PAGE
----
The Irish Natura & Hill Farmers Association have outlined major misgivings regarding a report from the Environmental Protection Agency (EPA) that featured in the national media last weekend. Speaking on this National President Vincent Roddy stated “how this and other reports are undermining the reputation of Irish food and Ireland’s Origin Green credentials. It is, he added, “very difficult to market Irish food as being environmentally sustainable while at the
same time encouraging a cull across our livestock sectors on the premise that this helps address issues around climate change and biodiversity loss.
Beyond the reputational damage such a report may inflict, the INHFA President also questioned the science relating to this and queried if the report is peer reviewed. With regard to the science the INHFA President questioned “if the science relates to secondary research and what level is based on science conducted in Ireland.” This he continued is vital because “we are currently seeing data used by the EU Commission (relating to the Nature Restoration Regulation) on emissions from drained peatlands and the blanket bogs on our uplands that is based on international data from Finland and Canada.”
This scientific data, stressed Roddy, “is not necessarily accurate to Irish farmland where farming systems are very different and we are not dealing with emissions from the thawing of permafrost.” On this basis, it is he maintained “vital that we only act on science conducted in Ireland and we should hold off on making any major decisions until this data is available.”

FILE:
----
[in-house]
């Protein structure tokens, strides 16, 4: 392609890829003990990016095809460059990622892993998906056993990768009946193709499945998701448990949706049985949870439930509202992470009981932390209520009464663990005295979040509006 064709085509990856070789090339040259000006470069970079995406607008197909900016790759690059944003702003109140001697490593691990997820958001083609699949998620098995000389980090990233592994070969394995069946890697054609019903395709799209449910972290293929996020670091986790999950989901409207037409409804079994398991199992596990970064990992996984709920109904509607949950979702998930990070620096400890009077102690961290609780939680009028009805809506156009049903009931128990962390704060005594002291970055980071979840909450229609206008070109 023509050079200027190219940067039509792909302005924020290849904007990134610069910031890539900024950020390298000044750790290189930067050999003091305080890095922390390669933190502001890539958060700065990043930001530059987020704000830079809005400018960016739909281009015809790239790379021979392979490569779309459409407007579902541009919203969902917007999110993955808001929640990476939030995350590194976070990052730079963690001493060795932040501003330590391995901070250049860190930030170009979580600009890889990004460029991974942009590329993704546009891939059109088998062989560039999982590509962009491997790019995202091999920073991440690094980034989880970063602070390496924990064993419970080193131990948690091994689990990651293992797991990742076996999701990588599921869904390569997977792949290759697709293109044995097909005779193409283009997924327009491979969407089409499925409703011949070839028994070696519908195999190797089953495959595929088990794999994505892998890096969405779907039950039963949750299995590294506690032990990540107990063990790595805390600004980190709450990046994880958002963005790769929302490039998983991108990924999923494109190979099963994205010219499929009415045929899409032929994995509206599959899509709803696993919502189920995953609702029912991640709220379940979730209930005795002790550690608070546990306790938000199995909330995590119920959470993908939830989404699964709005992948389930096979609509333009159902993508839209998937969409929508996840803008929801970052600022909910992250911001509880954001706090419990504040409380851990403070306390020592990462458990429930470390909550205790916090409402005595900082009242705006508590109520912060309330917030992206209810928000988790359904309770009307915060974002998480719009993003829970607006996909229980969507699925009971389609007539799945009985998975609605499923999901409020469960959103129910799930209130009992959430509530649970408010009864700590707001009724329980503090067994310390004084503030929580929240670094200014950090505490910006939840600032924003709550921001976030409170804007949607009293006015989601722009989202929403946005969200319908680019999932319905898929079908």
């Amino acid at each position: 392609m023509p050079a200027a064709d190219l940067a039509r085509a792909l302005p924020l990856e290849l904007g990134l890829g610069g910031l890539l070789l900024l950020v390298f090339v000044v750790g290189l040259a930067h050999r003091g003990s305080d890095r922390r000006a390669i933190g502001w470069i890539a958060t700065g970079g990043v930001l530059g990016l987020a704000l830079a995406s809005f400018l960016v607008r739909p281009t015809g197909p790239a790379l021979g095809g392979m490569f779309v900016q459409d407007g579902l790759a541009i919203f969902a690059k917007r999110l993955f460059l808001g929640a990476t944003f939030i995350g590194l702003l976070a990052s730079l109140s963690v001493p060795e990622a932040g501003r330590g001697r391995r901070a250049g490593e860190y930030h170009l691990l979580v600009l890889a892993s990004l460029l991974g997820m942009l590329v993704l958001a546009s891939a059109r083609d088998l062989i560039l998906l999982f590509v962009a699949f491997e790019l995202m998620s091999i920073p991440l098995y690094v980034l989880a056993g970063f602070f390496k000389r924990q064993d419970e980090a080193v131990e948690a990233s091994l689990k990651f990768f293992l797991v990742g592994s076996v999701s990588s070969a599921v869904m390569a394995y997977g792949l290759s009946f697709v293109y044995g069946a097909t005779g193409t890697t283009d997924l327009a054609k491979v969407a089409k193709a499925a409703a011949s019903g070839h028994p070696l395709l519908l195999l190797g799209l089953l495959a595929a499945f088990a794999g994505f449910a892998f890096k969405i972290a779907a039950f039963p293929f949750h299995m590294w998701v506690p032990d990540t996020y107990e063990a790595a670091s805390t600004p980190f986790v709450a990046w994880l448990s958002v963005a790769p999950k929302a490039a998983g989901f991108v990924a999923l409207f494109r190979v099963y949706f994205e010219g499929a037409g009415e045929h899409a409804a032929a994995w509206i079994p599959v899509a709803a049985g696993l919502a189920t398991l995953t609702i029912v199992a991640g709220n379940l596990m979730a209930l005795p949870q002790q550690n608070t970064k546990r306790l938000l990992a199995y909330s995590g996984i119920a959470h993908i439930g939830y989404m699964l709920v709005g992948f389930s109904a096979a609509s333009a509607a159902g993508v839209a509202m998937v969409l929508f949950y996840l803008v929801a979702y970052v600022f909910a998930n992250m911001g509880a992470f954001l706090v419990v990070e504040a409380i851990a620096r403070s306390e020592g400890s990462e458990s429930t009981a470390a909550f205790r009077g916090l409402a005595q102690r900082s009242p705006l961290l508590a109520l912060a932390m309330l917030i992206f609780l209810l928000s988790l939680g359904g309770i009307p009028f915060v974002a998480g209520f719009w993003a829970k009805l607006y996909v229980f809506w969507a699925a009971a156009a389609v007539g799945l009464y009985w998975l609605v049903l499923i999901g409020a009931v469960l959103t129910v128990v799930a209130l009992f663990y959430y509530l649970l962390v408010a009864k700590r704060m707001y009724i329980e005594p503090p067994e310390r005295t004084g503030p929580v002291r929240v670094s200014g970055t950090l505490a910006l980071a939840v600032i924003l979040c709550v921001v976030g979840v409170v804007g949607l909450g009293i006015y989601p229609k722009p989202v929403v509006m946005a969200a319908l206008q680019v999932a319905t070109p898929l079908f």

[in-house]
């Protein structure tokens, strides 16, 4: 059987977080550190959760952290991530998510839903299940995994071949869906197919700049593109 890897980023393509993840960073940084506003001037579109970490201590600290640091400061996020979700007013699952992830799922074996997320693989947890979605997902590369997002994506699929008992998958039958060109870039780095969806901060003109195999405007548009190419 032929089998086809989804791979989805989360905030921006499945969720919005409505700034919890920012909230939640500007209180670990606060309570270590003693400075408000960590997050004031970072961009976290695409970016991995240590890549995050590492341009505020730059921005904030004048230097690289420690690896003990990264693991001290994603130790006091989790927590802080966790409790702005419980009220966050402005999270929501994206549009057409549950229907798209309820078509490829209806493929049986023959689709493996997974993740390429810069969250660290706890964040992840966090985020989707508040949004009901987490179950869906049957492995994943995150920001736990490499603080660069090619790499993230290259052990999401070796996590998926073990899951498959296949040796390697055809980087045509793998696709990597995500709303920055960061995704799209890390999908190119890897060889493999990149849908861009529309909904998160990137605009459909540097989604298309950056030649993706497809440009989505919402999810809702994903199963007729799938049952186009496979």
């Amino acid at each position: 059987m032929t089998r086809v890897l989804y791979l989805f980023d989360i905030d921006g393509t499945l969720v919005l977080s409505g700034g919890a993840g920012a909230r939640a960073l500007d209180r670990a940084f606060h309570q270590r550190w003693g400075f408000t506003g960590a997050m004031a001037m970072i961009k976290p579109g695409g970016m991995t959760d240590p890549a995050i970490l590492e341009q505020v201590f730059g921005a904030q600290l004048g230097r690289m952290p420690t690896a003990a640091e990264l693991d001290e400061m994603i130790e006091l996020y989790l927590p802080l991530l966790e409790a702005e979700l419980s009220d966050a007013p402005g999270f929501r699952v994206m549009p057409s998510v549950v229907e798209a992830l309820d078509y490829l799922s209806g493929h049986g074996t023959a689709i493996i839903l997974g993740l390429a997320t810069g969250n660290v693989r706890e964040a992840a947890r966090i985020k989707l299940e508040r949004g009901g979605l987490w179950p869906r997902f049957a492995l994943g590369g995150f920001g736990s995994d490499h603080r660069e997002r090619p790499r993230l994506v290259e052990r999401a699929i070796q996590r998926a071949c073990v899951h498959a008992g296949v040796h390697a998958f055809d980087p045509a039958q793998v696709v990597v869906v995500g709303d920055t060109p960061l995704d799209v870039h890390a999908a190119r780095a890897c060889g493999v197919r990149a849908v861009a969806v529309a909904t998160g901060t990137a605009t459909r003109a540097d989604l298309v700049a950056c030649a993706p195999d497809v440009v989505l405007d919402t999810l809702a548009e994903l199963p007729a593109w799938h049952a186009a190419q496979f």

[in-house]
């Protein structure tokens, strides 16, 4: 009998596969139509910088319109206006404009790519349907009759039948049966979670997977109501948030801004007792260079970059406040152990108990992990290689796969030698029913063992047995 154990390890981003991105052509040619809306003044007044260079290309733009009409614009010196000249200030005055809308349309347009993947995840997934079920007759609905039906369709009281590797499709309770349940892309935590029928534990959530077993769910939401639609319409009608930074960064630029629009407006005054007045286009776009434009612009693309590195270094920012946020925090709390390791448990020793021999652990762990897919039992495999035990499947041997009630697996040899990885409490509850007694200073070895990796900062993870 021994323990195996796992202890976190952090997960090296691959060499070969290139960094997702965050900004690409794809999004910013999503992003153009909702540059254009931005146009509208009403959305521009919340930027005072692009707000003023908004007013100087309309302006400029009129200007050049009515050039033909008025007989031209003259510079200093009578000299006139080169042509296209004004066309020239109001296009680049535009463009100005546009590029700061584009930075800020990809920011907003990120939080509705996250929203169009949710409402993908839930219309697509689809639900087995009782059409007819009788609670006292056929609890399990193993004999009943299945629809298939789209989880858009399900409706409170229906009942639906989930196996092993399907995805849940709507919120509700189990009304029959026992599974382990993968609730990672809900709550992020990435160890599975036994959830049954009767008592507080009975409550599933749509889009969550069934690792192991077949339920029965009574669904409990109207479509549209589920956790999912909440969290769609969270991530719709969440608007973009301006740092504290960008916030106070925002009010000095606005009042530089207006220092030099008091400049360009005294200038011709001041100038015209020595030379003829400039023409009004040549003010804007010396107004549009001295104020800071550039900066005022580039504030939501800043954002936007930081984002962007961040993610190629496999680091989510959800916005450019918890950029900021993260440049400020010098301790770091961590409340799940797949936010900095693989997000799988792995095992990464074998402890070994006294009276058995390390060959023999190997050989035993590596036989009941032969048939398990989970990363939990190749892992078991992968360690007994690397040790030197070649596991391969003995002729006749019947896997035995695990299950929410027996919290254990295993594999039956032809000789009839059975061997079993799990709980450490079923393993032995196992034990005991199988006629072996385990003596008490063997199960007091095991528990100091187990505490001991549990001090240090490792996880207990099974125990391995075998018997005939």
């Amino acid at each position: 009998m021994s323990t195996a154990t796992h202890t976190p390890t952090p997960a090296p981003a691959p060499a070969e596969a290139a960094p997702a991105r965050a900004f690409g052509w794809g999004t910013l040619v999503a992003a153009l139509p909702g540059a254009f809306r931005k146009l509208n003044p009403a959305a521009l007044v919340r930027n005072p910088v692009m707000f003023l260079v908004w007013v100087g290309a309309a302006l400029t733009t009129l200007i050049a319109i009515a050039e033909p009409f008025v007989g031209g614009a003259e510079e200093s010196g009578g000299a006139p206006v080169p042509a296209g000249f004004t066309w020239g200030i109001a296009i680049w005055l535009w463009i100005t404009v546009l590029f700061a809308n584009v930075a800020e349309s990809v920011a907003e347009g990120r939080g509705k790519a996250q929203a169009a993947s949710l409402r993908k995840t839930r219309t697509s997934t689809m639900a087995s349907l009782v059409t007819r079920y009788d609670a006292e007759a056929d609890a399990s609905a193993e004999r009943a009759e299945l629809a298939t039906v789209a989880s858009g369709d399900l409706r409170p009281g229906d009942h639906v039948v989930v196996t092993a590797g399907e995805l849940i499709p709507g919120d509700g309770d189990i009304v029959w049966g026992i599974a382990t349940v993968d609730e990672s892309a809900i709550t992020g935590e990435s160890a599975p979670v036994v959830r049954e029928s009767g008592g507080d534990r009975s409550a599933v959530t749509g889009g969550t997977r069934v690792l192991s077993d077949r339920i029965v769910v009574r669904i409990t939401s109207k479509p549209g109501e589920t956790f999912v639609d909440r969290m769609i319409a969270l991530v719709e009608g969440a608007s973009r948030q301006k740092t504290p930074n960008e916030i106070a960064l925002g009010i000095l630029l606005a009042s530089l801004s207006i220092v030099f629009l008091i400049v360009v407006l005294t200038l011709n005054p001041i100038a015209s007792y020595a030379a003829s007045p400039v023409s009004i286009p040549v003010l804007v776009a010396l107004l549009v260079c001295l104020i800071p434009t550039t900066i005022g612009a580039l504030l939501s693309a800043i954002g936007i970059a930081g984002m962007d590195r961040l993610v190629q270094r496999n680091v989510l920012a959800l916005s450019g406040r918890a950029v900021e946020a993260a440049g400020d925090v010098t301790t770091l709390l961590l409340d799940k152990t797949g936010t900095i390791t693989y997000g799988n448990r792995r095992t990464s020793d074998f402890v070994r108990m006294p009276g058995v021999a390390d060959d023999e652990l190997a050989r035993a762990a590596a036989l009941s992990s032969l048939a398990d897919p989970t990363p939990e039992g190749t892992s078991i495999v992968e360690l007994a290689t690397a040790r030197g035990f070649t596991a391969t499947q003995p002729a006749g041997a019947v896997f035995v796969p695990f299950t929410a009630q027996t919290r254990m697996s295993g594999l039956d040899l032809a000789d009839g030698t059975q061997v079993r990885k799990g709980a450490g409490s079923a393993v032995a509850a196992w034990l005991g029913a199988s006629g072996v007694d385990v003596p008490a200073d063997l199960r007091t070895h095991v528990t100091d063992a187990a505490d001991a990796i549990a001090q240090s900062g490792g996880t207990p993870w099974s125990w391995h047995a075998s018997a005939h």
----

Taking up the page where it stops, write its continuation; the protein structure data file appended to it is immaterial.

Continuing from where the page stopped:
In discussing other elements of the report Roddy pointed to suggestions that one fifth of our land mass will change use “as extremely problematic not just for farmers but the wider rural economy.” We must, he continued, “recognise the enormous damage that this will inflict on many rural communities who are dependent on the economic activity generated through farming.
When you analyse the land areas that will be most impacted through additional forestry, rewilding or rewetting of farmed peat soils, then it becomes clear that we are looking at an outcome similar to what happened in Scotland through the Highland Clearances over two hundred years ago.”
In concluding Roddy stressed “how this is not just a battle for farmers and called on business, our chambers of commerce and public representatives to engage proactively in protecting our rural communities and our way of life.”